There are many places we can look for guidance on how to engage with the Con-Lib government. The European Parliament has no majority as such and our work in Brussels has always been based on building cross-party support and negotiating compromises between the major groups, which is why many complain about the ‘watered-down’ nature of EU political decisions. In practice, this can often mean a lot of framework legislation with implementation measures on a technical or geographical basis being required to bring legislation into force.
In the Netherlands and Finland, there have been coalition governments since the First World War, as is the case across much of Europe. But the Westminster-style parliamentary system in New Zealand provides a better comparison to Britain. New Zealand adopted a PR system in 1996 and has been mainly ruled by coalitions in various guises ever since. The coalition agreements have an ‘agree to disagree’ clause, much as the Con-Lib agreement does over tuition fees, Europe and Trident. There is a formal dispute resolution process and a twinning process for ministers from both sides to ensure grievances can be aired. Cabinet collective responsibility is more relaxed, though secrecy rules are strictly enforced. And just like the UK, the Prime Minister and Deputy Prime Minister relationship is critical.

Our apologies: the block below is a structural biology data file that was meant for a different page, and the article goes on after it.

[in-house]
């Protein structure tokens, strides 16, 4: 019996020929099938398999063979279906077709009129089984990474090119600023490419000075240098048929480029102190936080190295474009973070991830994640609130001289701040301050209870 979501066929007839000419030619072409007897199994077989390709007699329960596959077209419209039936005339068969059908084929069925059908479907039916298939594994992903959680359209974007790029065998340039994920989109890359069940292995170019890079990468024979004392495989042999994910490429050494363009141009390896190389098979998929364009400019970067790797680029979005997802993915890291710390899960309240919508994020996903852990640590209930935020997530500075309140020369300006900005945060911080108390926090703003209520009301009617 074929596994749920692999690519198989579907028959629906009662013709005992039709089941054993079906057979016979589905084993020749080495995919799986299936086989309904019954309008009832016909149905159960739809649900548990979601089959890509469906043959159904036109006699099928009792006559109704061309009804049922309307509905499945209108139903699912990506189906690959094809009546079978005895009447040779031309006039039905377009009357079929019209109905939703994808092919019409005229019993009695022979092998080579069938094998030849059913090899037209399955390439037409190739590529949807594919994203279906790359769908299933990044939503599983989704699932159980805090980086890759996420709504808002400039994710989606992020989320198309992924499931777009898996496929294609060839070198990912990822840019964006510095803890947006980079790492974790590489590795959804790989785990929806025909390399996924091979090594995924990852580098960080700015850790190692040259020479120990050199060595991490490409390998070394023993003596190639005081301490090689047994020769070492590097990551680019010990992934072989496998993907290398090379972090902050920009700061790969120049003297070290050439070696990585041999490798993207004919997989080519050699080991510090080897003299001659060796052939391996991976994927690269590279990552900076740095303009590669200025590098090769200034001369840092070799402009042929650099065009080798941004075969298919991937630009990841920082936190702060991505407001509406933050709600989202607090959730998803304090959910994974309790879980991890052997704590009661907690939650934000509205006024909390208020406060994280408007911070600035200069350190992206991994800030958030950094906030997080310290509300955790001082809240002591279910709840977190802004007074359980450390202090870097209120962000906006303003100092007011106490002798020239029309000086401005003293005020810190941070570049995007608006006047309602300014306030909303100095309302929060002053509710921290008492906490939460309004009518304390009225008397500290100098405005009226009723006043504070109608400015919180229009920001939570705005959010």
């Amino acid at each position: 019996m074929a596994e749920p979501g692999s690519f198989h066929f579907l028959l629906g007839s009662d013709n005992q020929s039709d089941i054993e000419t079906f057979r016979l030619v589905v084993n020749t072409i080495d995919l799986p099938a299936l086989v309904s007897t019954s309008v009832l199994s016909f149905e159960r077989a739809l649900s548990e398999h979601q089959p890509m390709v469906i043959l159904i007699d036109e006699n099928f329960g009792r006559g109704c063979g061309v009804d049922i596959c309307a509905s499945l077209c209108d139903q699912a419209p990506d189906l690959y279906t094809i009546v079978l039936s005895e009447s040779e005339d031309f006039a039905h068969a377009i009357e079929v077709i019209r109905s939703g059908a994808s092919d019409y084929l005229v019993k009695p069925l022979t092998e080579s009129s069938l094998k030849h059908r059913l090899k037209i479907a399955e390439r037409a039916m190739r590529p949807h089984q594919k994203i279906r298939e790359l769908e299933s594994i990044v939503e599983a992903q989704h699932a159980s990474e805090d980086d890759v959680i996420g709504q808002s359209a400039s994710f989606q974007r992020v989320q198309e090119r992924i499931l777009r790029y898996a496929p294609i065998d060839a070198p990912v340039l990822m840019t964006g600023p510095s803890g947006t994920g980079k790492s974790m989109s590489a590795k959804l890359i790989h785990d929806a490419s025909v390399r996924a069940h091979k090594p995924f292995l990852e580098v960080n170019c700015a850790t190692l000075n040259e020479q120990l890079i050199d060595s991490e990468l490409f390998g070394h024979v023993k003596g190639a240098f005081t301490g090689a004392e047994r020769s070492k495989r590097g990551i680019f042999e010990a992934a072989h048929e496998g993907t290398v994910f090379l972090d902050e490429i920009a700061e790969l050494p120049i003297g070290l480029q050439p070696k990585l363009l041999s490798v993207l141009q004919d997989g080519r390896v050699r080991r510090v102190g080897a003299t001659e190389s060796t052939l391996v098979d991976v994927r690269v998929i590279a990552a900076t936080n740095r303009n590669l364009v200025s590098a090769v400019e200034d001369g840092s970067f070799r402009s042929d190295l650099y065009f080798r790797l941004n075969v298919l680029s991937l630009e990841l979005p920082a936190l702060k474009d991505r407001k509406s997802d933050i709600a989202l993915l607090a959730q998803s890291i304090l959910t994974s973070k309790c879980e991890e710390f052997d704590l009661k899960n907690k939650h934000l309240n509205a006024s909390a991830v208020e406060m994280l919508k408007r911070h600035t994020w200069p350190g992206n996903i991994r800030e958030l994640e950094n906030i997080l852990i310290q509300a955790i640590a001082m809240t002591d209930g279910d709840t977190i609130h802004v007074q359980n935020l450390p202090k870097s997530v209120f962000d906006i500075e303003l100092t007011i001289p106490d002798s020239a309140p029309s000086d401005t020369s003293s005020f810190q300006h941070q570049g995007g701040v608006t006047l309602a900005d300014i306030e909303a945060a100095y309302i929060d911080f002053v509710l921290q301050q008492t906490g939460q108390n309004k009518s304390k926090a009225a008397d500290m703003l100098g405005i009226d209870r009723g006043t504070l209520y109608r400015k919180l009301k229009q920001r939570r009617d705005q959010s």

Learning the lessons of how to approach coalition governments requires us to re-learn many of the skills of engagement and communication – and to make them appropriate for the new political reality. The UK hasn’t had a formal coalition government since the Second World War, so we are witnessing history in action. But with electoral reform a real possibility in the UK, coalitions may well become the norm.
Learning the lessons of how to approach coalition governments requires us to re-learn many of the skills of engagement and communication – and to make them appropriate for the new political reality.